The first time Jay tried to write a song about his time in America it ended up being “too sappy” so he scrapped it and wrote “Fuck You Nashville” instead. His second attempt, “The Great American Novel” manages to find some ground in between those two extremes. “It’s my love letter to America,” Jay explains.
Check out his video for the single, taken off his upcoming album “Rolling Up the Hill” which is out December 1st on Xtra Mile Recordings.
And if you live in America be sure to catch Jay as he tours the US with Skinny Lister and Frank Turner.
Don’t let her sweet, lilting voice fool you, Lucy Rose is something of a daredevil. Watch her in action in the video for her new single, “Like An Arrow.”
The new album “Work It Out” is out July 6th, 2015 on Columbia Records.
by Cherie, contributing writer and editor
Much has been made over the course of her career about the fact that Laura Marling seems to project wisdom beyond her years. She may only be twenty-three years old but with the release of her fourth studio album, Once I Was an Eagle, Marling once again proves that she is a force to be reckoned with. Her latest album explores the concepts of love, innocence, and naivete, but it a more profound way then any of her contemporaries. The album is broken up into two distinct acts, separated by the hauntingly beautiful “Interlude.” “Interlude” is a brilliantly executed instrumental track that serves to break up the darkness of the first half of the album from the more optimistic second half.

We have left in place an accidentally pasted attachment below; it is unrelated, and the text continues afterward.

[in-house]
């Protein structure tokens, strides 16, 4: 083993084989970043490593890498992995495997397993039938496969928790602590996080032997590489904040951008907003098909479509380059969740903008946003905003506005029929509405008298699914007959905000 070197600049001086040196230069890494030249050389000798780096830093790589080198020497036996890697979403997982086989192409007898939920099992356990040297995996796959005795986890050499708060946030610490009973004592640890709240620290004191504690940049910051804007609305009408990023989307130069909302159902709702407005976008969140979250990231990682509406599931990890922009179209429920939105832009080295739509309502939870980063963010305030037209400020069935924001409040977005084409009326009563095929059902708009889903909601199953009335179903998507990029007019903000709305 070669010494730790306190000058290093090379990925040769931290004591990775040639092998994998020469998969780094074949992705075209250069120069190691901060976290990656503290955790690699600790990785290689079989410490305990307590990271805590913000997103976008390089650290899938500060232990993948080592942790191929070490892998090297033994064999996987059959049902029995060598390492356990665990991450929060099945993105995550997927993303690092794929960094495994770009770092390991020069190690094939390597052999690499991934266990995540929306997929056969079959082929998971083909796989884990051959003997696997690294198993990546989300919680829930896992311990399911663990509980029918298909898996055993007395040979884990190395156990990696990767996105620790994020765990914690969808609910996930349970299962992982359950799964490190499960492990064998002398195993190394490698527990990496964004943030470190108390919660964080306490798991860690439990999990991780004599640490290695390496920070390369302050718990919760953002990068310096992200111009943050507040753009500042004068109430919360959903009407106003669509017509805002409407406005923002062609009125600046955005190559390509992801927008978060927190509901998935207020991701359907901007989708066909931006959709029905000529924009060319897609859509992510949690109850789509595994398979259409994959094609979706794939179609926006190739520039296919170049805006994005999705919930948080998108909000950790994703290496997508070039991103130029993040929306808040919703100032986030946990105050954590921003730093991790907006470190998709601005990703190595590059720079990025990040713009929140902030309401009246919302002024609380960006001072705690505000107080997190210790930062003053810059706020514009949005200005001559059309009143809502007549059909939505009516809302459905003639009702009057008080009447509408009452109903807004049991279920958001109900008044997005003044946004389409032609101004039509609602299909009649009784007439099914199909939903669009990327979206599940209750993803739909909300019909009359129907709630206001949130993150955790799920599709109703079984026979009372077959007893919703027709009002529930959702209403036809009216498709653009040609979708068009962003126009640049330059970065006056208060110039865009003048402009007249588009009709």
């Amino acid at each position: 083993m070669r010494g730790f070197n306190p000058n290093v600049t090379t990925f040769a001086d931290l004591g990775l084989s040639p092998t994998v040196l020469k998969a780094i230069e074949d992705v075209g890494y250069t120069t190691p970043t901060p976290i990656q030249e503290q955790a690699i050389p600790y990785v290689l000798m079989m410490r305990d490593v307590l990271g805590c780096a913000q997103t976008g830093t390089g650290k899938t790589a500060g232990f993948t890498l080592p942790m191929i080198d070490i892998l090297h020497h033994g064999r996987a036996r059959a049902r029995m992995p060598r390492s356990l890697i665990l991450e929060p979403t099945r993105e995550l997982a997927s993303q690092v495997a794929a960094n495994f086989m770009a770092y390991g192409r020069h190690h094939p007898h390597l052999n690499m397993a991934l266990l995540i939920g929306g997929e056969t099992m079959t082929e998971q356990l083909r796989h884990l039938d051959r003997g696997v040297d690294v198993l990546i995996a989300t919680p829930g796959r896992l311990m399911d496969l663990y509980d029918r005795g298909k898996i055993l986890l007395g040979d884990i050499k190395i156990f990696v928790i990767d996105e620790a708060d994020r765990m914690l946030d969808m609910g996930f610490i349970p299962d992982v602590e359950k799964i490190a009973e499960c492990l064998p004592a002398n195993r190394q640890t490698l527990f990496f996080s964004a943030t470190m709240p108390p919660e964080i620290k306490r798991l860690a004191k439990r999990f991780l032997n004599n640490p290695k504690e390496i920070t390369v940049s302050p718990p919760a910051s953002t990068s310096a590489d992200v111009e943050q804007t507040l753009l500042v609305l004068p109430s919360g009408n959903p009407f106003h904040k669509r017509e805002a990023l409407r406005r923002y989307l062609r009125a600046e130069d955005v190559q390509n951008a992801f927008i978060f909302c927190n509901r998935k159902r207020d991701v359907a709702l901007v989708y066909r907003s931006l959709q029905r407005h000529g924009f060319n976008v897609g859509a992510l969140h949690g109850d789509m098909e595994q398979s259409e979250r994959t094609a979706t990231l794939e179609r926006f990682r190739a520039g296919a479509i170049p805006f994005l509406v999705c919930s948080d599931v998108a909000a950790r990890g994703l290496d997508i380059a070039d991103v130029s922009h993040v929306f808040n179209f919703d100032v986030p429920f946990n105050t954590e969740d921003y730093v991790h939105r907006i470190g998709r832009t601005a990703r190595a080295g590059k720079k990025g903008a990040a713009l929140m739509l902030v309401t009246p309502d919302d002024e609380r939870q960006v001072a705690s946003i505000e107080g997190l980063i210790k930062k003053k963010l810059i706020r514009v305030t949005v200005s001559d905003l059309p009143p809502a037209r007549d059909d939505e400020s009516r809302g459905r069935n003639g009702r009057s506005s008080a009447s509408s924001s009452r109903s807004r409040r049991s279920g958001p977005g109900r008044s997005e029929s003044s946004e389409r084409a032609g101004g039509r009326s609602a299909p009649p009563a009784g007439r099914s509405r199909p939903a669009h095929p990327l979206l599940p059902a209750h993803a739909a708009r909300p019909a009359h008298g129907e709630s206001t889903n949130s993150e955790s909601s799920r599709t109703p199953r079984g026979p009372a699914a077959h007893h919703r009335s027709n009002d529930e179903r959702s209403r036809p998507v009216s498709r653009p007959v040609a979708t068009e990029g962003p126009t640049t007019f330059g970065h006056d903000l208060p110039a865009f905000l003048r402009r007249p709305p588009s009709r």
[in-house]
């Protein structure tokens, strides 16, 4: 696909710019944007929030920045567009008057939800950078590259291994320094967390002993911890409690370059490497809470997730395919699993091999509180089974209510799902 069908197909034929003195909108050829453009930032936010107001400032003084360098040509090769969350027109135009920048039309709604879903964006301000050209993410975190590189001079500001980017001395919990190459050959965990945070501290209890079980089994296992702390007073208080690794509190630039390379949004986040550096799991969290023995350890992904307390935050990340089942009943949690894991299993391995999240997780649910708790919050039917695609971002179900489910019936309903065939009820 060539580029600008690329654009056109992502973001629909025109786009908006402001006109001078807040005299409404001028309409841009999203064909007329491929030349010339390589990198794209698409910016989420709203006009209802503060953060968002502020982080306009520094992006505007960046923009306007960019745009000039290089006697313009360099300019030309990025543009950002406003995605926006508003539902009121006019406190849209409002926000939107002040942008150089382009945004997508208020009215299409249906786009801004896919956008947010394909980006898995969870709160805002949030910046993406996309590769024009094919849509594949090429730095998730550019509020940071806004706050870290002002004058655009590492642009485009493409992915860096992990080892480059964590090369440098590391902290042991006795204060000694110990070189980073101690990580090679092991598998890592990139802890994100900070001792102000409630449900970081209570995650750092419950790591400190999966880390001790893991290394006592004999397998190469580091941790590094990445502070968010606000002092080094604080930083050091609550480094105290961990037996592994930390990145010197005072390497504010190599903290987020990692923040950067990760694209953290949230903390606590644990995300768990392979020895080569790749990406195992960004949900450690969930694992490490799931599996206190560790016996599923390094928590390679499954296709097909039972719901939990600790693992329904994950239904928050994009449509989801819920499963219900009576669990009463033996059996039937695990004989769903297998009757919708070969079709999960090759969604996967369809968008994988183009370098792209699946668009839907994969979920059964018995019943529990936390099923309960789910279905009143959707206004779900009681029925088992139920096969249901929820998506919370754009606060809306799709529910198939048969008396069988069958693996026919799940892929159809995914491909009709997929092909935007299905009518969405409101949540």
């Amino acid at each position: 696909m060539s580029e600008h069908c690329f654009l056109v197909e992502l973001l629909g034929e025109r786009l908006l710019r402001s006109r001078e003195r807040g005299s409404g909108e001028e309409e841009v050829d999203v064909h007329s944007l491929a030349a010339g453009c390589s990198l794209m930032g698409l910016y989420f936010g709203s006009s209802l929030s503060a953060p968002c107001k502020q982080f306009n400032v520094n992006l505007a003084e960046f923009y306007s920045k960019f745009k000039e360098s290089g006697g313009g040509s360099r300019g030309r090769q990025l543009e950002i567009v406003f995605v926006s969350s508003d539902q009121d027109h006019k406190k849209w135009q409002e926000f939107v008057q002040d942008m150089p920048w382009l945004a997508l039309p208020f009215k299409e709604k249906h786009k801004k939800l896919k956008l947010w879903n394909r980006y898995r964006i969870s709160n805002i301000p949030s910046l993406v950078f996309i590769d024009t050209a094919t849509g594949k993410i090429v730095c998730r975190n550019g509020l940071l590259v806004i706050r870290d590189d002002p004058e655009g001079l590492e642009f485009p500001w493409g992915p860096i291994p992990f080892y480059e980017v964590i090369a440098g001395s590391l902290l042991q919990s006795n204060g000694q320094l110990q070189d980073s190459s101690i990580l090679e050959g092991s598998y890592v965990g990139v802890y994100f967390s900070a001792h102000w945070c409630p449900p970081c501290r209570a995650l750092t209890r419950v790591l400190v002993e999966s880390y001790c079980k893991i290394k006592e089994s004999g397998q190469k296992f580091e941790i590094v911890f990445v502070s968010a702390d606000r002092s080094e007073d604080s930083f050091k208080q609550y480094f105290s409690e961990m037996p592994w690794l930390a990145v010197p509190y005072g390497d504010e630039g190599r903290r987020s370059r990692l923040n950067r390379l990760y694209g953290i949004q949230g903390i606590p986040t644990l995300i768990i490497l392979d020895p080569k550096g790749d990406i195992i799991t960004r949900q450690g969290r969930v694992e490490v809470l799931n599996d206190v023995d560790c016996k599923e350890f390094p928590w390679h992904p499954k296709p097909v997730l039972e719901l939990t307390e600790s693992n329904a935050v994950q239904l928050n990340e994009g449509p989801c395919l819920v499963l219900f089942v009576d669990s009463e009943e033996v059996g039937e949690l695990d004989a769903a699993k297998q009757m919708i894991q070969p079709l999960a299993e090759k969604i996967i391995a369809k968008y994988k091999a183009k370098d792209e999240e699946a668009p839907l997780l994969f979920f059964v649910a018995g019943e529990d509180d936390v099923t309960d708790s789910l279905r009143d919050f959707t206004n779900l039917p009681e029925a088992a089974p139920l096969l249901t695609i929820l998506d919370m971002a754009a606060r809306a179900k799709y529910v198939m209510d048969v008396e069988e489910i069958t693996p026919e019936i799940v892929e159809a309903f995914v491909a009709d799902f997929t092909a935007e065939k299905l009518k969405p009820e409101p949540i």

The first track of the album, “Take the Night Off” is not a stand alone track; rather it is the first song in a medley. It starts out simple, just Marling and an acoustic guitar but builds in volume and passion with other instruments adding to the rising sound. Marling debuted and perfected the four tracks that make up the medley during her live sets, so starting the medley off with just an acoustic guitar was a natural choice. The individual tracks that make up the medley (“Take the Night Off”, “I Was an Eagle”, “You Know”, and “Breathe”) vary in tone, tempo, and lyrical content, but the basic melody runs through all four, helping to seamlessly transition from one song to another. The medley makes up the first sixteen minutes of the album, but Marling executes the concept with ease creating four distinct songs that could stand alone but flow together with ease.
Not only does Marling write her own music, but she performs it live as well. Nor is she content to play simple chord progressions and melodies. Little Love Caster opens up with a stunning Spanish guitar solo that showcases Marling’s ever growing talent. Throughout the course of the album various instruments come and go, with only the guitar and Marling’s vocals acting as a constant. At times the other instruments appear to disappear completely, leaving the listener alone with Marling and her guitar. Its an intimate sound and these are the moments when the album truly shines. Her vocals, which were distinct enough to get her signed to a record label at the age of seventeen, have only improved over time. Perhaps its her recent move to LA but Marling seems to have adopted a husky, disaffected drawl at times which is at odds with her distinctly British background. Its not hard to see why so many critics are calling Once I Was an Eagle a musical masterpiece. I look forward to hearing what else the talented Marling comes up with next.